As most parts of the US head into the colder months one of the concerns we as horse owners share is how does cold affect the nutrient requirement of the horse. The nutrients required by the horse include water, energy, protein, minerals, and vitamins. Of these, only the horse’s energy requirement is affected by the environment. The amount of water required is not significantly changed based on environmental factors but how the horse meets their water and other requirements may be altered.
Most horses require about 8-10 gallons of water per day for maintenance. This is does not include water needed as the ambient temperature increases, milk production in lactating mares, or work-related needs. Adequate water intake is important in helping the horse maintain body temperature. An example of “where” the horse receives this water can be shown by the example shown:
As you can see from this example, a horse will drink very little water when they are on pasture that contains a relatively high-water content. That same horse will get almost all their daily water requirement from a bucket, tub, trough, creek, etc., when consuming hay. Overlooking this change in water source is one of the reasons we see more impaction issues in the winter than summer. The other is frozen water sources or water sources difficult to reach. Water temperature may also affect intake. Very cold water, near freezing, might restrict intake. For those living where snow is prevalent, it is not a replacement for water.
A change in water intake also affects feed intake. Remember a decrease in water intake equals a decrease in feed intake. If they are not drinking, they will not be eating.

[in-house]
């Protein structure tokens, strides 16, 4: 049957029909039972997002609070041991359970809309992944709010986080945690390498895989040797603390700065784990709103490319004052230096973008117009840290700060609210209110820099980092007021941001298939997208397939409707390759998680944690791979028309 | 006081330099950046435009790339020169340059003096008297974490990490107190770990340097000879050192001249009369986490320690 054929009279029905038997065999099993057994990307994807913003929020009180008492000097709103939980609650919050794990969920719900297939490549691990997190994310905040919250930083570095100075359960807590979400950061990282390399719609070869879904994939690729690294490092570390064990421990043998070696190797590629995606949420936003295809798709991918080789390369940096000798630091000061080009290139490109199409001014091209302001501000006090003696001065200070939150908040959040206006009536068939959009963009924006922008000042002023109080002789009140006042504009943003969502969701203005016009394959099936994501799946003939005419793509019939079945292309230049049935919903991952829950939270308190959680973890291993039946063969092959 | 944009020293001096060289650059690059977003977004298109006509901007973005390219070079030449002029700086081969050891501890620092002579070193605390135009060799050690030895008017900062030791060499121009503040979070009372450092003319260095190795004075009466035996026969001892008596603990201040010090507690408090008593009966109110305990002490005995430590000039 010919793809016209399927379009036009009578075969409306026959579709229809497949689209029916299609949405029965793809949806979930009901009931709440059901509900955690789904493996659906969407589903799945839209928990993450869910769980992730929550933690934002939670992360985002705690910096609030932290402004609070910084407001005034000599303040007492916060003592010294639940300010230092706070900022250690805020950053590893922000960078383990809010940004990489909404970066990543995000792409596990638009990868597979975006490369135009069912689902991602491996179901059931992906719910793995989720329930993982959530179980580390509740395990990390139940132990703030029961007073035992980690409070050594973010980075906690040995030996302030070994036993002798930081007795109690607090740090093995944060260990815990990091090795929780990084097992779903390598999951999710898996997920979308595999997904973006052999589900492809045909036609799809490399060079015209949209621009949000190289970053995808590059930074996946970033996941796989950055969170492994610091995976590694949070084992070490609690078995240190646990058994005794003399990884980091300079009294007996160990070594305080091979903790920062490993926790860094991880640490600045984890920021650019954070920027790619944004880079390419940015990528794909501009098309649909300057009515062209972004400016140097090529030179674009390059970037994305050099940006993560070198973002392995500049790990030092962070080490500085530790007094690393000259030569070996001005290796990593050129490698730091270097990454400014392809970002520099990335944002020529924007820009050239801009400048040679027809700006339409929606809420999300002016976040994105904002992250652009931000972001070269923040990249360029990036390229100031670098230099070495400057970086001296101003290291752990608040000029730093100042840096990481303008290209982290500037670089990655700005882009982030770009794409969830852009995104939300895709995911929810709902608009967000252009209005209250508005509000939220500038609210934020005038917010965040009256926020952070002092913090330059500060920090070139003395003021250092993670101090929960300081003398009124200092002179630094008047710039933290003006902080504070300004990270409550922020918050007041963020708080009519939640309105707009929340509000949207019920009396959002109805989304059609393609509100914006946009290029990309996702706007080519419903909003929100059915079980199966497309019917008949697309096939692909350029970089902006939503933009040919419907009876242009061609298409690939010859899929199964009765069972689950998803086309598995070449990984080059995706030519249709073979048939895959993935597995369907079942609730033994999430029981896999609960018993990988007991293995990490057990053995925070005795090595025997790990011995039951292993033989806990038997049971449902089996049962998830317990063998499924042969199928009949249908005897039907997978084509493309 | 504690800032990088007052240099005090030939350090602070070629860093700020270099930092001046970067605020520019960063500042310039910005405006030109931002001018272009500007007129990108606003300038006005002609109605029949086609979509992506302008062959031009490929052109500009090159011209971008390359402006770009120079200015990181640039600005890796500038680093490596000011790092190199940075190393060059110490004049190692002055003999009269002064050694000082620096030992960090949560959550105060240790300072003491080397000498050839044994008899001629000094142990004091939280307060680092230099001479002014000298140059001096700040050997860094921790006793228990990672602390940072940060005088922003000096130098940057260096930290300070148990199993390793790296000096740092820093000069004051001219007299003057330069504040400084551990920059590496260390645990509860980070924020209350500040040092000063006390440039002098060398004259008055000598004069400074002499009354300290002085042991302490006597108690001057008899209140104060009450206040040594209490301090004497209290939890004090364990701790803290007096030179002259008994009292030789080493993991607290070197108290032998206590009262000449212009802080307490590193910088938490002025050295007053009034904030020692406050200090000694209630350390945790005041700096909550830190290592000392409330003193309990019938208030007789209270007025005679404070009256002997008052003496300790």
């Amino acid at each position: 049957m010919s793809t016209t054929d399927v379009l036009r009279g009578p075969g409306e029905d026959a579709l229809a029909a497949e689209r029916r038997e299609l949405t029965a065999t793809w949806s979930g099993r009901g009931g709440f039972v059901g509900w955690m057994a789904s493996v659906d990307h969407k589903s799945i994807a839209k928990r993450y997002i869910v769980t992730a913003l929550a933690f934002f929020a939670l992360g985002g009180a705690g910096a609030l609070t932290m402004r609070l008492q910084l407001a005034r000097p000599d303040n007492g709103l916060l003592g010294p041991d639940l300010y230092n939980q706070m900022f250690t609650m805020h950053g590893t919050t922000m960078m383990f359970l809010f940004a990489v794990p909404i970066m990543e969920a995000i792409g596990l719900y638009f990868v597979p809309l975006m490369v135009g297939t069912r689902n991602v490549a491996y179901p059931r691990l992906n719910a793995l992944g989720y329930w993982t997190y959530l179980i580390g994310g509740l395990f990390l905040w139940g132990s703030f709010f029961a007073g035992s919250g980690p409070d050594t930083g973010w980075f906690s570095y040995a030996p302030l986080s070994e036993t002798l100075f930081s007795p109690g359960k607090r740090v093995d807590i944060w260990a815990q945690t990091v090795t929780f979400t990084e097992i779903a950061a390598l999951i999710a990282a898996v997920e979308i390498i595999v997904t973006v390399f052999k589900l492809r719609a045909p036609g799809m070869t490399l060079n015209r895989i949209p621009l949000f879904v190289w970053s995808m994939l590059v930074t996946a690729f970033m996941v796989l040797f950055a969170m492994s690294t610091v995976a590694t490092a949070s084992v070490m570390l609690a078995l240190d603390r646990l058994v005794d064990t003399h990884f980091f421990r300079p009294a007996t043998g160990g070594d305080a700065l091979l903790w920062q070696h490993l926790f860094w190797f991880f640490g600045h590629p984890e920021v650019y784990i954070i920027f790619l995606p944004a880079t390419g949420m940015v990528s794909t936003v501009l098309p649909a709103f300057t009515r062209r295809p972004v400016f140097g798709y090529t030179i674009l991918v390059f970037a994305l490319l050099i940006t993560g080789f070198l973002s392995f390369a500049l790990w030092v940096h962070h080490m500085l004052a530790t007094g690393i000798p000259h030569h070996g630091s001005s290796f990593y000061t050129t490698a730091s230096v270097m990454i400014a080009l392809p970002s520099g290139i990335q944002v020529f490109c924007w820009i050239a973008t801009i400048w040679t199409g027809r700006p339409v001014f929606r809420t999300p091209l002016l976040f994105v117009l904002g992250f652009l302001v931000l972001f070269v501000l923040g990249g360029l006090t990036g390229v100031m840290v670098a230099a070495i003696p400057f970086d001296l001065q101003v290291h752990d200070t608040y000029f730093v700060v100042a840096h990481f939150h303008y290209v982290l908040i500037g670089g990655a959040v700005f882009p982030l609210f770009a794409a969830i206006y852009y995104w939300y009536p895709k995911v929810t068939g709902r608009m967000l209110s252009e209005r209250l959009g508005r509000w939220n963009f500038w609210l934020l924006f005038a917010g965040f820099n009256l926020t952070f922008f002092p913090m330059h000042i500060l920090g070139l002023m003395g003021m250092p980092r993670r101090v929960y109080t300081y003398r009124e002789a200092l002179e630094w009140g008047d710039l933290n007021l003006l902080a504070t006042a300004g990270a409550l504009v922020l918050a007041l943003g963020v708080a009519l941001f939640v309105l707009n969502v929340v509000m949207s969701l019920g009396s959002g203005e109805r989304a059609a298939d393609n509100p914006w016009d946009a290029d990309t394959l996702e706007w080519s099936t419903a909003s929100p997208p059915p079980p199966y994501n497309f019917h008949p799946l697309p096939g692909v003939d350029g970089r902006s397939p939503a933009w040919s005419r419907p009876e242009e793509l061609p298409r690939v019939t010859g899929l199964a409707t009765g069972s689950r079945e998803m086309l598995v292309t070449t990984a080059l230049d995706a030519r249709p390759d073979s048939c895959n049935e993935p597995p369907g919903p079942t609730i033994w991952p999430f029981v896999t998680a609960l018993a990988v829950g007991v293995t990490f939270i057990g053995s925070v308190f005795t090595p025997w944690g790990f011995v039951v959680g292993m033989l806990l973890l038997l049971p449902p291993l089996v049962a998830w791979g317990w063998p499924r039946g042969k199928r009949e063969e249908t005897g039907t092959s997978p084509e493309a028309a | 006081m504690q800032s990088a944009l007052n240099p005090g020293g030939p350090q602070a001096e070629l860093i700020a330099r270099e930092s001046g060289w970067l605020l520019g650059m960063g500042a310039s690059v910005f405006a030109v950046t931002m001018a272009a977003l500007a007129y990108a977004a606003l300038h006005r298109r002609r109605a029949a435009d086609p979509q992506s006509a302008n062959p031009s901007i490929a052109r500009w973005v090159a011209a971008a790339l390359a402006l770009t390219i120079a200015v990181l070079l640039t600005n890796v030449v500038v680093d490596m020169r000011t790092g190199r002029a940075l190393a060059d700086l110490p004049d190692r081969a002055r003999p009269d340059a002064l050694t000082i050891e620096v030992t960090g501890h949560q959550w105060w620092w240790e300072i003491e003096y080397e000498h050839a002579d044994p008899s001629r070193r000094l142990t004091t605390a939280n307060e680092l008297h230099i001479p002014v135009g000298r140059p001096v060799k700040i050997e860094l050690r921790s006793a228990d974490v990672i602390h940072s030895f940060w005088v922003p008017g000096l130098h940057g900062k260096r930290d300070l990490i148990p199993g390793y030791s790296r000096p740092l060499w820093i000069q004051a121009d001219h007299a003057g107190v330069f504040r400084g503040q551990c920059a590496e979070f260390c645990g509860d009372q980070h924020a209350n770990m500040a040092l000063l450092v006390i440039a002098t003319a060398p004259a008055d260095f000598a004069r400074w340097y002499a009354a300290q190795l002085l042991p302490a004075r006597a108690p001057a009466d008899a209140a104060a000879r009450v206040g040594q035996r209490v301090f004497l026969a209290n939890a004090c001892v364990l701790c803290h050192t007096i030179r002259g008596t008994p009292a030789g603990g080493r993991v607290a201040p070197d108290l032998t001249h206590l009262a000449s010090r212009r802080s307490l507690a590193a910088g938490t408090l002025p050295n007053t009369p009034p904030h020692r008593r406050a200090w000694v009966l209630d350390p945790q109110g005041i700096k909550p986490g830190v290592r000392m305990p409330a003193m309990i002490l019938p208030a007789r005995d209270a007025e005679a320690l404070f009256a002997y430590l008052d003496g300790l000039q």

Feed intake brings us to the nutrient that is impacted the most. Energy requirements are impacted more by environmental conditions than any other nutrient.
If a healthy mature horse can acclimate as the seasons change, the lower critical temperature (LCT) is 10°F (-12°C). Yearlings and two-year-olds have a lower critical temperature near 30°C (-1°C). Debilitated, old, and very young horses have a much higher LCT. This is based on dry conditions and no wind. Wet conditions have a dramatic affect on the LCT. See the examples below. A decrease of 1°F in LCT results in an increase in 1.4% requirement. The example is for a mature horse who has a maintenance requirement of 16.7 Mcal/d.
Often, we see a horse loose excessive weight during winter when being ridden/worked. Below is an example of what environment and work combined can do to daily digestible energy requirements.
Protein, mineral and vitamin requirements are not significantly impacted by environmental conditions. Any additional changes in these are usually compensated by increased feed intake to supply the necessary digestible energy.
As we head into the colder months, a little planning will go along way in helping us keep our horses safe, well fed, and comfortable.